In individuals with dominant anxious attachment style, there was a significant effect of the interaction between the FKBP5 rs4713902 SNP and self-efficacy on the severity of PLEs. Among rs4713902 TT homozygotes, a low level of perceived self-efficacy was associated with higher severity of PLEs. In subjects with non-dominant anxious attachment, a low level of perceived self-efficacy was associated with a higher number of PLEs, regardless of the genotype. Both attachment anxiety and a high level of perceived stress have been found to be associated with greater development of PLEs [56,57]. Therefore, considering that the FKBP5 gene has been implicated in the development and severity of psychosis and PLEs [41,42], it may suggest that anxious attachment style is associated with different neurobiological mechanisms compared to other insecure attachment styles i.e., avoidant attachment. Although we observed significant relationships between attachment, level of perceived stress and PLEs it is impossible to establish the exact causality of PLEs development. Disturbed attachment results from harmful and non-supportive environment considered as early life adversity and may itself predispose to greater stress perception, maladaptive coping strategies and leads to higher psychosis proneness. Nevertheless, our results indicate that FKBP5 gene polymorphisms are responsible mostly for different stress responses and HPA-axis reactivity plays a moderating role in these relationships. Therefore, it can be hypothesized that carrying the T allele of SNP rs4713902 of the FKBP5 gene increases the risk for attachment anxiety which may further lead to both increased level of perceived stress and greater risk for PLEs.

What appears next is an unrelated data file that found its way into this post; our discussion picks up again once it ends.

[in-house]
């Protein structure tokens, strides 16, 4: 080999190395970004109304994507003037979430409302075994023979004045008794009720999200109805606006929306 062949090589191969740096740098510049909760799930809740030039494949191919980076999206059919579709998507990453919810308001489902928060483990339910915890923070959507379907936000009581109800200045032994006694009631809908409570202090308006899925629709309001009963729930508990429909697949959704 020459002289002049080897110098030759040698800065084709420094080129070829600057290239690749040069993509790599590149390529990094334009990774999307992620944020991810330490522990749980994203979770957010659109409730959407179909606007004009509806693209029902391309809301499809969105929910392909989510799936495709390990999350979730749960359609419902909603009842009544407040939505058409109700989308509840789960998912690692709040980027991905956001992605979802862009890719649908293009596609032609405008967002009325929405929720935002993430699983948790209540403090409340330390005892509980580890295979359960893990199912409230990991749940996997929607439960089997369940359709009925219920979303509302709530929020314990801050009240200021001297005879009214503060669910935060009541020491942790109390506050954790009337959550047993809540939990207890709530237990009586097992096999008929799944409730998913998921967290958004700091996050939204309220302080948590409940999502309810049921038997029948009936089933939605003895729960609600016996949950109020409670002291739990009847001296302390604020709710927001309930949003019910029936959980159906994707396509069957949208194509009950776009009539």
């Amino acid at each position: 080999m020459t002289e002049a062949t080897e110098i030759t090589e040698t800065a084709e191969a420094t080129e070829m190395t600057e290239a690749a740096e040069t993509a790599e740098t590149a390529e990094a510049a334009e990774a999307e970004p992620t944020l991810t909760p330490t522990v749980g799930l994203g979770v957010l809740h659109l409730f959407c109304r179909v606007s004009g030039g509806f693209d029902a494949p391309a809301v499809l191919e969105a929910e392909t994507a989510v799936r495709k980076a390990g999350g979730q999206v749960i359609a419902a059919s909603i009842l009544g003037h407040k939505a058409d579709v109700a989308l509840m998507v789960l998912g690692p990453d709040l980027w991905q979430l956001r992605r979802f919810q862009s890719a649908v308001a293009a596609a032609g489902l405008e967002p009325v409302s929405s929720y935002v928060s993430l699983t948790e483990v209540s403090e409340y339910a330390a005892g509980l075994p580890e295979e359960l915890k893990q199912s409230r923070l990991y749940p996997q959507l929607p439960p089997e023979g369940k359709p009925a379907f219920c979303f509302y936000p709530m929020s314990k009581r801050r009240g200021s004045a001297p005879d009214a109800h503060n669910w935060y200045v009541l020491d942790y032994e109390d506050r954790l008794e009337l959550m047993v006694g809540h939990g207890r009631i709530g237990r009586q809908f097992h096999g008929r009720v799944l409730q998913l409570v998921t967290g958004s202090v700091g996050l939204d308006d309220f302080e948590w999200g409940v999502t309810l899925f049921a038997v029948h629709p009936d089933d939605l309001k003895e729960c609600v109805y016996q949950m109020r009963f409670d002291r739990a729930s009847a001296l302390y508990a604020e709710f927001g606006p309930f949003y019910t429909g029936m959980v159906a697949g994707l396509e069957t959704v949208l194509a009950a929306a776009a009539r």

However, the findings of the present study should be interpreted in the light of several limitations. First, we assessed only six SNPs. Hence, this may not fully represent the moderating effect of the FKBP5 gene on assessed variables. Second, our study had a relatively limited sample size. Furthermore, it is important to note that the assessment of the variables was based on self-report questionnaires. This could cause recall bias which might be characterized by overestimation of PLEs reported by respondents [58]. Moreover, we did not exclude participants with a history of clinical diagnosis. Taking into consideration that the proportion of variance in the level of PLEs was relatively low, this may suggest that other factors might be associated with PLEs. However, it is important to highlight that none of the participants reported to be diagnosed with psychosis spectrum disorders. Although the study was based on a non-clinical sample which may increase generalizability to the general population, it might also limit the translation of findings to clinical samples. However, the generalizability of the present results may also be limited by a slightly higher number of female participants. Finally, a cross-sectional study design does not allow to draw conclusions on causal effects. Further research should investigate both non-clinical and clinical samples to identify whether the moderating effect of variants in the FKBP5 gene on presented associations is relevant for the whole psychosis continuum. Likewise, future studies may assess a higher number of SNPs in larger samples to enable a relevant generalization of findings. Although we did not observe direct relationships between specific insecure attachment styles and negative and positive PLEs it might be worth considering examining these relationships in further research.